Carrots originated in the Himalayas and Hindu Kush center of the continent and moved in both directions on the Silk Road, an ancient network of trade routes, formally established during the Han Dynasty of China, which linked the regions of the ancient world in commerce between 130 BCE-1453 CE.
It is generally assumed that the eastern, purple-rooted carrot originated in Afghanistan in the region where the Himalayan and Hindu Kush mountains meet, and that it was domesticated in Afghanistan and adjacent regions of Russia, Iran, India, Pakistan and Anatolia. Purple carrot, together with a yellow variant, spread to the Mediterranean region and western Europe in the 11–14th centuries, and to China, India and Japan in the 14–17th centuries.
The discovery of a purple carrot attracted more interest from international traders. Traders carried purple carrots south to India and west to Baghdad, then to Spain, and then to the rest of Europe by 1000 AD. People did more experimenting. By the 1000s, people were breeding red and yellow carrots in West Asia, and they had reached Spain by the 1100s, about the same time as lemons. Kublai Khan brought carrots east to China about 1300 AD.
The cultivated carrot is believed to have originated from forms with roots colored purple anthocyanins as well as yellow mutants lacking anthocyanins. These forms spread to the West and East reaching Asia Minor around the 10th or 11th centuries, Arab occupied Spain in the 12th century, continental North West Europe by the 14th century. England in the early 15th century. Before the 16th century carrots were purple or yellow with long roots. The yellow roots were often preferred because they did not release anthocyanins during cooking. In the 16th century it is thought that Dutch growers developed a denser orange carotene carrot from yellow varieties and this deep orange carrot was the progenitor of the modern cultivated carrot we know.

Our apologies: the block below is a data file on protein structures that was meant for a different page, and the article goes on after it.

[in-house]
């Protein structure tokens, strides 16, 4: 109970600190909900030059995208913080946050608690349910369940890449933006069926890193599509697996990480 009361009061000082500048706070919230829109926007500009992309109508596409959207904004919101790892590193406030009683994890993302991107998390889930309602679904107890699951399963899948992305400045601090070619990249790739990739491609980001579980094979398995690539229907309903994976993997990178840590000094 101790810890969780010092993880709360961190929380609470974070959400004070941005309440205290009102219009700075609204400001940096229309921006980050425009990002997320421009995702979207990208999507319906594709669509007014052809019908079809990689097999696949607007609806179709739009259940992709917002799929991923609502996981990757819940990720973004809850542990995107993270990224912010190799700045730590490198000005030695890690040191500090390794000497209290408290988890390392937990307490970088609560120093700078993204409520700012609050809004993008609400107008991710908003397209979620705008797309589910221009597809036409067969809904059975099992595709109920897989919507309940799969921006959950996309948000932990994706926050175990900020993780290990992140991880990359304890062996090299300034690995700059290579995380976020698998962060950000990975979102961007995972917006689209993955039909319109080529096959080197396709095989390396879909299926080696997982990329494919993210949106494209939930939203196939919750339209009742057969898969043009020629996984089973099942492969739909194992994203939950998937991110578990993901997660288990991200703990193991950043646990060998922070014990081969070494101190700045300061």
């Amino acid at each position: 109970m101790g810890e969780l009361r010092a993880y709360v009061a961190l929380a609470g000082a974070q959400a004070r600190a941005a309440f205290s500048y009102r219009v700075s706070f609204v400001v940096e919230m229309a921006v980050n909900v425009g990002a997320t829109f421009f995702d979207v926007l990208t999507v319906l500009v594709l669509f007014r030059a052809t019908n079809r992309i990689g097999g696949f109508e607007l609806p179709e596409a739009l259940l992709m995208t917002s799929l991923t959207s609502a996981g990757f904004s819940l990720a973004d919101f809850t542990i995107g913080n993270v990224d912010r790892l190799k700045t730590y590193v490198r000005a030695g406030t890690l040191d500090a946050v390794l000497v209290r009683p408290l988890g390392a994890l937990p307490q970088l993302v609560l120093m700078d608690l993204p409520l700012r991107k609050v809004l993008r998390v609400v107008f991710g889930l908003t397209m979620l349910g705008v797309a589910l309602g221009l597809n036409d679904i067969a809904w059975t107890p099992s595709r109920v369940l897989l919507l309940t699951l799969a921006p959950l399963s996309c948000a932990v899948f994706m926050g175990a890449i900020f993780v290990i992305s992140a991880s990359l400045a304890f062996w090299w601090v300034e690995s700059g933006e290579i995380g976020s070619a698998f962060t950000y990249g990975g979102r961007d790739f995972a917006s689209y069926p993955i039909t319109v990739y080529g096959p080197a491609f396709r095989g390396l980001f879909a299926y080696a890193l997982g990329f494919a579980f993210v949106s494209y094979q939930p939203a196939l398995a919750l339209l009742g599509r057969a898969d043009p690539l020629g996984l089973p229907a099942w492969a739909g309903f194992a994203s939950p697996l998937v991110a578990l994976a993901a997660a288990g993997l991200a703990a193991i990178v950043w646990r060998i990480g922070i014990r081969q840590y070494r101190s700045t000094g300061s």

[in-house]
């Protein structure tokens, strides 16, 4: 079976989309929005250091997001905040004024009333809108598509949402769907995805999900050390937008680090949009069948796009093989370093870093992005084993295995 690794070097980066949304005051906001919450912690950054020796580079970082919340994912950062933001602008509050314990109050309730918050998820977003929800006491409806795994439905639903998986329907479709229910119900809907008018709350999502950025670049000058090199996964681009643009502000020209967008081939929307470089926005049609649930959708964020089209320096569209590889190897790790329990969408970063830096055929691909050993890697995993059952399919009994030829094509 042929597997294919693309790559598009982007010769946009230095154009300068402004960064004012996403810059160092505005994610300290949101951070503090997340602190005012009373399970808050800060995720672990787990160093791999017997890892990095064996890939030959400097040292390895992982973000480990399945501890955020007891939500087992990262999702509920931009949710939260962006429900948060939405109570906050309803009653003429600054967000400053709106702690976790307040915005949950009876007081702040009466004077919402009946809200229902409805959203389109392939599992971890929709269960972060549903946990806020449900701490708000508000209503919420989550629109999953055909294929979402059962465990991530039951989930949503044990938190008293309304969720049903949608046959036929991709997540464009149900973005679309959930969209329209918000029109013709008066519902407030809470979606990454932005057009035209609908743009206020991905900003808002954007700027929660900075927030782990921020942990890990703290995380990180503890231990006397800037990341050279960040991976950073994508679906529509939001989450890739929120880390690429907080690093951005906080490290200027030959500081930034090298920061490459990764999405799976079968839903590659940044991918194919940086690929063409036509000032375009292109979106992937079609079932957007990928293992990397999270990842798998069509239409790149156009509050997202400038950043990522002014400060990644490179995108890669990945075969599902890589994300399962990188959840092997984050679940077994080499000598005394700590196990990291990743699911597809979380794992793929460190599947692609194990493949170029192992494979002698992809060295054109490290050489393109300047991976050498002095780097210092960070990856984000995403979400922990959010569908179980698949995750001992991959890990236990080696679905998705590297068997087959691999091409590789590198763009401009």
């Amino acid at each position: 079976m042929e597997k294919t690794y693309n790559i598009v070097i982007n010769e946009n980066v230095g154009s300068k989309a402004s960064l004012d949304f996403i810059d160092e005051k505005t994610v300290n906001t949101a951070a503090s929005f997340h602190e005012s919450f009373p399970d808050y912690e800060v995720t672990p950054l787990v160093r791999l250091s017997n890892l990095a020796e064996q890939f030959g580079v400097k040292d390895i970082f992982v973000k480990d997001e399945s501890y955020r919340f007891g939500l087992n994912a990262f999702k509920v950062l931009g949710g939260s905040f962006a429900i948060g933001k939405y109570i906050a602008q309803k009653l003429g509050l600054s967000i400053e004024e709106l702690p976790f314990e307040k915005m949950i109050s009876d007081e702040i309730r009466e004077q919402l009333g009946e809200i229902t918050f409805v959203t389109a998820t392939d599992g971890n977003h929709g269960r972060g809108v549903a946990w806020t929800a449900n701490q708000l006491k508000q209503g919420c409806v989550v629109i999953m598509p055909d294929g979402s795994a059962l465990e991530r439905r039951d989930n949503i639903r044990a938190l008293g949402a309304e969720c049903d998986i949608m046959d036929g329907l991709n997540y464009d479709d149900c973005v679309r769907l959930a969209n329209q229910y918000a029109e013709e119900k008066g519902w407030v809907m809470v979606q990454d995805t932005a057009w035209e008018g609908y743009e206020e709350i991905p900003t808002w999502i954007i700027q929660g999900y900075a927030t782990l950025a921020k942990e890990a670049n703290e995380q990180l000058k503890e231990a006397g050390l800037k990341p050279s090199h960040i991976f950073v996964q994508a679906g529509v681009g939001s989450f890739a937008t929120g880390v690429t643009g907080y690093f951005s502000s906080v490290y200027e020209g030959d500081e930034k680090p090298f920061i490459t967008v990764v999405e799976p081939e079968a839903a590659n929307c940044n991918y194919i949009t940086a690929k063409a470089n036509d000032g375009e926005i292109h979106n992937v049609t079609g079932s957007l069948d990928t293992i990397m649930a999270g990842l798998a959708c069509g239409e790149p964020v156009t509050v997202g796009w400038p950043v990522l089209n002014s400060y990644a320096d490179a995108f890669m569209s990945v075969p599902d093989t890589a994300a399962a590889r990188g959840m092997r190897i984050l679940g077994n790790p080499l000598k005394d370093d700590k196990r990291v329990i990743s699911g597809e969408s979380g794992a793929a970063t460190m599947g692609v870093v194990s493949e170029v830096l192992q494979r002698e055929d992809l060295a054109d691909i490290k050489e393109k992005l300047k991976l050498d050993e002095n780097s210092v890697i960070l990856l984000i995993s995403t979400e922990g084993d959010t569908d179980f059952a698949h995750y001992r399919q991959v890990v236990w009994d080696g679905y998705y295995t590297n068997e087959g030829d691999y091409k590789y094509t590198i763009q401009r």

The first evidence of carrot used as a food crop is in the Iranian Plateau and the Persian Empire in the 10th century AD (Brothwell & Brothwell 1969). These original carrot roots were purple and yellow in color. From Persia, cultivated carrot spread to surrounding areas. Orange carrots appear to have become popular in the 16th century when Dutch and Spanish paintings began depicting orange carrots in market scenes (Banga 1963), although orange carrots likely originated much earlier (Stolarczyk & Janick 2011). Banga (1957) first hypothesized that orange carrots were initially selected from yellow cultivars and this is now supported by modern genetic analyses (Simon et al 2016).
The western, orange carrot probably arose in Europe or in the western Mediterranean region through gradual selection within yellow carrot populations. The Dutch landraces Long Orange and the finer Horn types, first described in 1721, were an important basis for the western carrot cultivars grown at present all over the world.